Many priests' cases may be too
old to be prosecuted
By Maureen Boyle, Brockton, MA Enterprise - Feb. 24, 2002
As the number of people alleging that former priest James
Porter had molested them reached more than 60 in Massachusetts,
prosecutors in Bristol County in 1992 were faced with a daunting
How many of the cases - some dating back 30 years - could
be substantiated and how many of those could be tried?
"That was probably the oldest case the office handled,"
Bristol County Assistant District Attorney Cynthia Brackett
Eventually, Porter would be charged with molesting 28 children
- cases that fell within the statute of limitations at the
time - and, in a plea bargain, was sentenced to 18 to 20 years
Today, prosecutors throughout the state are facing that same
issue as the Archdiocese of Boston sends packet after packet
of sketchy information about cases involving former and current
priests accused of, but never charged with, sexual misconduct.
While the Catholic Church is naming priests and providing
vague details to district attorneys, prosecutors say many
of the cases - if substantiated - may be too old to bring
to court, or may not even be crimes under the law as it existed
at the time.
"The majority of these allegations are well outside
the statute of limitations," Plymouth County District
Attorney Timothy Cruz said. "The majority of the stuff
we are getting is well beyond 15 or 20 years old."
Norfolk County District Attorney William Keating said the
information that authorities have gotten so far is too sketchy
to take action.
"We are at an initial stage," Keating said. "We
have bare-bones information at this point."
So far, the names of 80 active and former priests suspected
of abuse in the past 40 years have been turned over to prosecutors
by Cardinal Bernard Law.
That step was taken after defrocked priest John Geoghan was
convicted of fondling a 10-year-old boy in Waltham amid claims
that he fondled or raped more than 130 people since 1995.
Geoghan is now serving a 9- to 10-year state prison term.
Also, so far this year, three area priests have been accused
- but not charged - with sexual misconduct and suspended from
While claims that men of the cloth may have engaged in sexual
misconduct is disturbing, the behavior may not be illegal
- depending on when it occurred, what happened and with whom.
There is a six-year statute of limitation on cases involving
inappropriate touching - such as grabbing the genitals.
If the touching incident occurred prior to 1986 and was considered
"consensual," it isn't a crime, even if the victim
was a 13-year-old.
The law has since been changed, making it indecent assault
and battery - generally inappropriate touching without sexual
penetration - and a crime if the victim is under age 16, even
if the boy or girl consents.
"Cases that are generally in the area of 30 years old
are not within the statute," Cape and Islands First Assistant
District Attorney Michael O'Keefe said. "From a legal
perspective, there is simply no prosecution."
Rape cases involving child victims can be a bit easier to
prosecute, thanks to changes in the law, but it can still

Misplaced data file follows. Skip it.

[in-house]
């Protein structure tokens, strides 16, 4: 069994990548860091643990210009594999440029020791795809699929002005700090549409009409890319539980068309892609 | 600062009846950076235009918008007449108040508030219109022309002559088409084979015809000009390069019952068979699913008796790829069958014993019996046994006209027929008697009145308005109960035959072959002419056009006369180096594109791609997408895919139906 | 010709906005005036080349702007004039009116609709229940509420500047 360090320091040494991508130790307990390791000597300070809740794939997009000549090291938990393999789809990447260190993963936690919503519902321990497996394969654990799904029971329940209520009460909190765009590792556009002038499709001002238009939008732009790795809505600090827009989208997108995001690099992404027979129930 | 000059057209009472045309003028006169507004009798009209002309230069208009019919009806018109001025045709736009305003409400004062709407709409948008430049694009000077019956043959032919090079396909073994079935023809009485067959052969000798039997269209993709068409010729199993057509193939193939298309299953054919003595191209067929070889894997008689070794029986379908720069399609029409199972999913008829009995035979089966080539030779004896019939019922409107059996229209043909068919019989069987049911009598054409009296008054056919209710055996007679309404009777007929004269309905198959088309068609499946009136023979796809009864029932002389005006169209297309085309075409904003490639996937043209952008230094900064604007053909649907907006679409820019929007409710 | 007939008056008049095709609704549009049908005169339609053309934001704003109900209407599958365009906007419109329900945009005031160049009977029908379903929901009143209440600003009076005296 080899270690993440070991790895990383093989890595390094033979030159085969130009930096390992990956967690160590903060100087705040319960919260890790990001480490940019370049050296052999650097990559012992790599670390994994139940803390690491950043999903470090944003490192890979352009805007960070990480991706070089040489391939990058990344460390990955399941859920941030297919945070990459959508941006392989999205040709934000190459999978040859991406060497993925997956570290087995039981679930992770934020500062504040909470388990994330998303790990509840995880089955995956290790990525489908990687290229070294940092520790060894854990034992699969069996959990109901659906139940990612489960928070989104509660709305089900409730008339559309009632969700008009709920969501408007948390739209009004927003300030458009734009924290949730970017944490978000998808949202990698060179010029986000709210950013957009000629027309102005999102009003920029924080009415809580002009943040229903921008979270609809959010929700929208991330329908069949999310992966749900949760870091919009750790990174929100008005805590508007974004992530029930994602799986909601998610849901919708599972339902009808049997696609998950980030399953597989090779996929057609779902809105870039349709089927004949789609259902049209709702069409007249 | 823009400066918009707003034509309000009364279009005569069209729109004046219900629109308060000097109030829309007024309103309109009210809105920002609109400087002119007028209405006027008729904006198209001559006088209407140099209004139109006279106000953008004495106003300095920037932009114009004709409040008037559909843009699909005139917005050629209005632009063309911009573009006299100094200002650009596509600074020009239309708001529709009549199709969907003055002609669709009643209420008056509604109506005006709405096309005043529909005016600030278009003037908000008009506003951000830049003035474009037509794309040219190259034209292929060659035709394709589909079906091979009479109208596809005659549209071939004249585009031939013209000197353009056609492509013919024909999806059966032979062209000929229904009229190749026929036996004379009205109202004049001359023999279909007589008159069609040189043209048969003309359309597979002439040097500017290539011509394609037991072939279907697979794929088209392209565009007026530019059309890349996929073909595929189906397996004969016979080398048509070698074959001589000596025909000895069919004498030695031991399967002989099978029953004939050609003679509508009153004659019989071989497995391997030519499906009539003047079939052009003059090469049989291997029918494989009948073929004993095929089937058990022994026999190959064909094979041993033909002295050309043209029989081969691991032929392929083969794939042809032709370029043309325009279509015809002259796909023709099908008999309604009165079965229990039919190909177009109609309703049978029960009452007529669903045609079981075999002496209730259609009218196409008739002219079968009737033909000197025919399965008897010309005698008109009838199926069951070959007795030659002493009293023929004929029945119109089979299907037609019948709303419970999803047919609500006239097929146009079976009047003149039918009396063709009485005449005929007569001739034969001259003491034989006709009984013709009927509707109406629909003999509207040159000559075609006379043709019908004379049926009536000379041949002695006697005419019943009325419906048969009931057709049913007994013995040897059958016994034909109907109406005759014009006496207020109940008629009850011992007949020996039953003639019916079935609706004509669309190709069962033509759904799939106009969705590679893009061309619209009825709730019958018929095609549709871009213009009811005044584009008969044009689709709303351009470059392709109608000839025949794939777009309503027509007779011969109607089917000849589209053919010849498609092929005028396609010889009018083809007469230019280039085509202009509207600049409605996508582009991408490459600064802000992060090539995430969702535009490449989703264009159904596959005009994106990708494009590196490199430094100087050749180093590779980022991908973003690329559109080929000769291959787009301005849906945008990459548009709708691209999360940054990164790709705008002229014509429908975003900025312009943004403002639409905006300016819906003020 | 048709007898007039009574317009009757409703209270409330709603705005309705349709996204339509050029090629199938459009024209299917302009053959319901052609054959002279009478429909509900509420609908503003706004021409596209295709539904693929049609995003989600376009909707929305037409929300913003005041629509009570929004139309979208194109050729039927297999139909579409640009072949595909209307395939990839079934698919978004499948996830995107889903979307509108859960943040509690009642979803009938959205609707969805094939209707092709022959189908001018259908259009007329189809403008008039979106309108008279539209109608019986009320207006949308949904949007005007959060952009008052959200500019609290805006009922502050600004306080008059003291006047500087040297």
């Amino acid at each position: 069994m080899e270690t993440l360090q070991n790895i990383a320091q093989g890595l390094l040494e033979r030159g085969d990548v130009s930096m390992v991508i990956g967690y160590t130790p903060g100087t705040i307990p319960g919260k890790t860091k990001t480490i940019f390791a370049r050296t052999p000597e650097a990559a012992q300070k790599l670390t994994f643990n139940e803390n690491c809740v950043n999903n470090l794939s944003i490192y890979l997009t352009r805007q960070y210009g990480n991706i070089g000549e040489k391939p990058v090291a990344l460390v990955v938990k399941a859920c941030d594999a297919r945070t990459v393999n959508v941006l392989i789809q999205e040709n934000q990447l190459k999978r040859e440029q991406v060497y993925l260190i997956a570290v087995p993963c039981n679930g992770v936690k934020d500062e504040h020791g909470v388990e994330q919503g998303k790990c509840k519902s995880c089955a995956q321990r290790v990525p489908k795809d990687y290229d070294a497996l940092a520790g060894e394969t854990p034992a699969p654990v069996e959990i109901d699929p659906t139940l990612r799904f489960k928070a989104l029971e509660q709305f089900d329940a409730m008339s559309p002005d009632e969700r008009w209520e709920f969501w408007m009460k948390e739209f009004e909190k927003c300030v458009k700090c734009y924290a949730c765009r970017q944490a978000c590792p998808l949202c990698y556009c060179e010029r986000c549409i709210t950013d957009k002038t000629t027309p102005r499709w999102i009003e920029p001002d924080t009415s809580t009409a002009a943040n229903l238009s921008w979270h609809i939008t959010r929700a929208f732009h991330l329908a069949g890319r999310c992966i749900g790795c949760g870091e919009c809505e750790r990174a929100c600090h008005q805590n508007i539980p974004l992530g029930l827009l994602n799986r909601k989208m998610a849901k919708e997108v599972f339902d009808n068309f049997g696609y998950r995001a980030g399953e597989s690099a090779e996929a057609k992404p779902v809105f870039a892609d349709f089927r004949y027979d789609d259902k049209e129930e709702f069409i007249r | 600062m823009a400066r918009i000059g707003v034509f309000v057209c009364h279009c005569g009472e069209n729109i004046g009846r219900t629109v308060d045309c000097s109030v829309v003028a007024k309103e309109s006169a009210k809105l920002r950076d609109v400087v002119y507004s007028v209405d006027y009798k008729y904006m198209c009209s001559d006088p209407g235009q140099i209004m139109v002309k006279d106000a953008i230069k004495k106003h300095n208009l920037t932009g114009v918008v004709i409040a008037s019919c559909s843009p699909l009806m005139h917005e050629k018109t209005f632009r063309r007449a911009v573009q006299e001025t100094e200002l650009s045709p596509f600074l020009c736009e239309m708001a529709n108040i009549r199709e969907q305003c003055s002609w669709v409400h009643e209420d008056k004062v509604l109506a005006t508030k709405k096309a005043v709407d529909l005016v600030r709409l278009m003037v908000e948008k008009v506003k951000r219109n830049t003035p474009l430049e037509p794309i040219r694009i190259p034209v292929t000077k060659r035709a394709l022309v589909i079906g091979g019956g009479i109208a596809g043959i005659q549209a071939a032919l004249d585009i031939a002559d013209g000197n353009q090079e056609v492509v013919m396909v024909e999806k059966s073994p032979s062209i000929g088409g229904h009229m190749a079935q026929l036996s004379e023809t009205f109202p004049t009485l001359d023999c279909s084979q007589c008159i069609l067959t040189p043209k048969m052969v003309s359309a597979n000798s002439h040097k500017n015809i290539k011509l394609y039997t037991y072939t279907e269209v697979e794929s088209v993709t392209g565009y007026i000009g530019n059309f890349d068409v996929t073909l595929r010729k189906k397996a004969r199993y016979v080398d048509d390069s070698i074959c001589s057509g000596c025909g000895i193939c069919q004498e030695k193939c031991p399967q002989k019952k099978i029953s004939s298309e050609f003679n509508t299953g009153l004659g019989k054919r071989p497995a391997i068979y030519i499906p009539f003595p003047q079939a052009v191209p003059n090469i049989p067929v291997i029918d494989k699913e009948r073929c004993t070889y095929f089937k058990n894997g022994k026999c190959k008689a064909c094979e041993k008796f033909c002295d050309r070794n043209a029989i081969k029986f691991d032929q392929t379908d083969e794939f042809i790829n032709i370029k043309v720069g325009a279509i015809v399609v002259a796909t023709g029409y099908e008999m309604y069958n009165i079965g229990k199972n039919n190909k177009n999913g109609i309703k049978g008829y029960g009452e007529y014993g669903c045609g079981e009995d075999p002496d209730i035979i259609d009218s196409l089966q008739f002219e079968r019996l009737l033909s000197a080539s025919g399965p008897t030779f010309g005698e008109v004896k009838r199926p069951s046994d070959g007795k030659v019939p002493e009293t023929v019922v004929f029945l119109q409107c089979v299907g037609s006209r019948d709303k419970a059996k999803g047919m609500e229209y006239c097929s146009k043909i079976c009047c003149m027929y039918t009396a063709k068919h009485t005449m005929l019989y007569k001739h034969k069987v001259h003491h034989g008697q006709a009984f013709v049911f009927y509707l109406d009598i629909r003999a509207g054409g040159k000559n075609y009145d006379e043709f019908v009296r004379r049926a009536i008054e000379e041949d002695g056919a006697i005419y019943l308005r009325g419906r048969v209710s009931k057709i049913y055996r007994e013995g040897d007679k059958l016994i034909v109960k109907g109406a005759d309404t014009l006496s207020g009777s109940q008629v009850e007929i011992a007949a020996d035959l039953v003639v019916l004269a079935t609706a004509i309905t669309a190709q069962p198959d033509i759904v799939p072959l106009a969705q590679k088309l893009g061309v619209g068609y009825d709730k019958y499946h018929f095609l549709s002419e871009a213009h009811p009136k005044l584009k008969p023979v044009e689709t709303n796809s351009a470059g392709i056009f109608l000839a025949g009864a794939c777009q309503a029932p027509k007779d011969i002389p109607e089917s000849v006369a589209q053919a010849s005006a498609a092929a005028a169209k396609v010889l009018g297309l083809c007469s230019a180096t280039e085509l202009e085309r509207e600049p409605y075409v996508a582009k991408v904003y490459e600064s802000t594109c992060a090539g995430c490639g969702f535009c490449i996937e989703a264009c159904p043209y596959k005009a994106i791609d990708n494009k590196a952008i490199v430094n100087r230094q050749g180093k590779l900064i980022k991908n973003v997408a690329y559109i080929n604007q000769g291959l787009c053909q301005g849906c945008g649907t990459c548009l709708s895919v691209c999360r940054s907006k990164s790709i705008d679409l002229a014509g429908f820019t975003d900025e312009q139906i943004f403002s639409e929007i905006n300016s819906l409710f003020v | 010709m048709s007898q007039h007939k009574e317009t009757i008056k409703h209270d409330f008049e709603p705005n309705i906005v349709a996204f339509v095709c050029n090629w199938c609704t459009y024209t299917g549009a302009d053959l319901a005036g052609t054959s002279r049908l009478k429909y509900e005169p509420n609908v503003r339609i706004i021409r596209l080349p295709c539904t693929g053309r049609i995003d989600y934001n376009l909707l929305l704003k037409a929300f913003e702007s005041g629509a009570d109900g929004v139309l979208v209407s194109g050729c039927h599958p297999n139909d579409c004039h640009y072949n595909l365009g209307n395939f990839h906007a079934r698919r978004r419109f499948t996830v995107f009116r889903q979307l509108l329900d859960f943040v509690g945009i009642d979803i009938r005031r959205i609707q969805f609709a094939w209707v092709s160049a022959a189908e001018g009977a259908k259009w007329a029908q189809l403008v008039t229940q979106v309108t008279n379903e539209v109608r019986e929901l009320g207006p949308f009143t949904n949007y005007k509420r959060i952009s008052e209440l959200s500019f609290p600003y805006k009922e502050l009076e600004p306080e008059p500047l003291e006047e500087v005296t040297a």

be tricky, several said.
In 1985, the statute of limitations in child rape cases was
increased from six to 10 years.
Two years later, the law changed, noting the legal time clock
would start ticking until the child either first reported
the allegation or turned 16 - whichever came first.
In 1996, the statute of limitations was increased to 15 years.
That essentially extended the statute for any crimes that
fell within the earlier law. The law also was changed, essentially
stopping the legal time clock if the suspect left the state.
"If you moved to Ohio for six years, it is not running,"
Dana Curhan, an appellate attorney, said. "Theoretically,
you could move to New Hampshire and live there for 50 years
and come back and are accused, the statute hasn't even run
Checking dates and counting years is a key element in prosecuting
even the strongest of child rape cases, several said.
"It takes a little bit of time and research. You are
going back, seeing if the person had left the Commonwealth,
seeing when the allegations were made, what was the date.
Often these children were young, uncertain about dates, that
is a big challenge right there," said Bristol County
Assistant District Attorney Cynthia Brackett, head of the
child abuse and sex assault investigative unit.
The passage of time can also pose a hurdle for defendants.
"How are you going to come up with an alibi for something
that happened 25 years ago?" Curhan said. "It is
probably harder to defend because a lot of times you can't
find people who can corroborate your side of the story and
you usually have a very strong victim who said, 'This is what
he did to me.'"
O'Keefe said allegations of misconduct do not always lead
to criminal charges, and noted the same may hold true with
the information provided to prosecutors by the Archdiocese
of Boston about priests whose names surfaced in sexual misconduct
"They are not charged with anything and in most cases,
it is obvious to me that ... they will not be," O'Keefe
said of the cases. "These are lists of people who were
complained about at some remote period of time. Instead of
the victims choosing to come to police or prosecutors, they
chose to make a deal to settle their complaint privately.
The prosecutor's job is to see justice done ... If people
choose for whatever reasons not to bring a particular matter
to light, then that is a decision that they have to live with."